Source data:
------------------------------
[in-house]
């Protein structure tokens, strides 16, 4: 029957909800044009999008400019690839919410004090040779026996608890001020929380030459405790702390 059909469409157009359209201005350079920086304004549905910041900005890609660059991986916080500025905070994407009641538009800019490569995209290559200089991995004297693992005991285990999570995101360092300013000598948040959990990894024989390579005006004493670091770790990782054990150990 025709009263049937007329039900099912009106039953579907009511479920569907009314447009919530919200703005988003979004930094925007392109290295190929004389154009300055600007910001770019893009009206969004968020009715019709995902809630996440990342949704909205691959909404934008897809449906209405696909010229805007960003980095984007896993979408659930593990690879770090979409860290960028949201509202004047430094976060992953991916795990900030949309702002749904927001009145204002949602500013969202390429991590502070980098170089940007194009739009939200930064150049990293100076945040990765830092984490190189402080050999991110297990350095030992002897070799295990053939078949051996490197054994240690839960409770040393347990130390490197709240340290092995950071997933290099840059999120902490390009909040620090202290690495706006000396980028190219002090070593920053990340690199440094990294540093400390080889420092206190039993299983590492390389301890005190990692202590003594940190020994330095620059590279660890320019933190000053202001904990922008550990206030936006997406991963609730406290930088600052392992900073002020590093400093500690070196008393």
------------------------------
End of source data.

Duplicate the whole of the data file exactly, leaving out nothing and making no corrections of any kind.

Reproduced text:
[in-house]
């Protein structure tokens, strides 16, 4: 029957909800044009999008400019690839919410004090040779026996608890001020929380030459405790702390 059909469409157009359209201005350079920086304004549905910041900005890609660059991986916080500025905070994407009641538009800019490569995209290559200089991995004297693992005991285990999570995101360092300013000598948040959990990894024989390579005006004493670091770790990782054990150990 025709009263049937007329039900099912009106039953579907009511479920569907009314447009919530919200703005988003979004930094925007392109290295190929004389154009300055600007910001770019893009009206969004968020009715019709995902809630996440990342949704909205691959909404934008897809449906209405696909010229805007960003980095984007896993979408659930593990690879770090979409860290960028949201509202004047430094976060992953991916795990900030949309702002749904927001009145204002949602500013969202390429991590502070980098170089940007194009739009939200930064150049990293100076945040990765830092984490190189402080050999991110297990350095030992002897070799295990053939078949051996490197054994240690839960409770040393347990130390490197709240340290092995950071997933290099840059999120902490390009909040620090202290690495706006000396980028190219002090070593920053990340690199440094990294540093400390080889420092206190039993299983590492390389301890005190990692202590003594940190020994330095620059590279660890320019933190000053202001904990922008550990206030936006997406991963609730406290930088600052392992900073002020590093400093500690070196008393």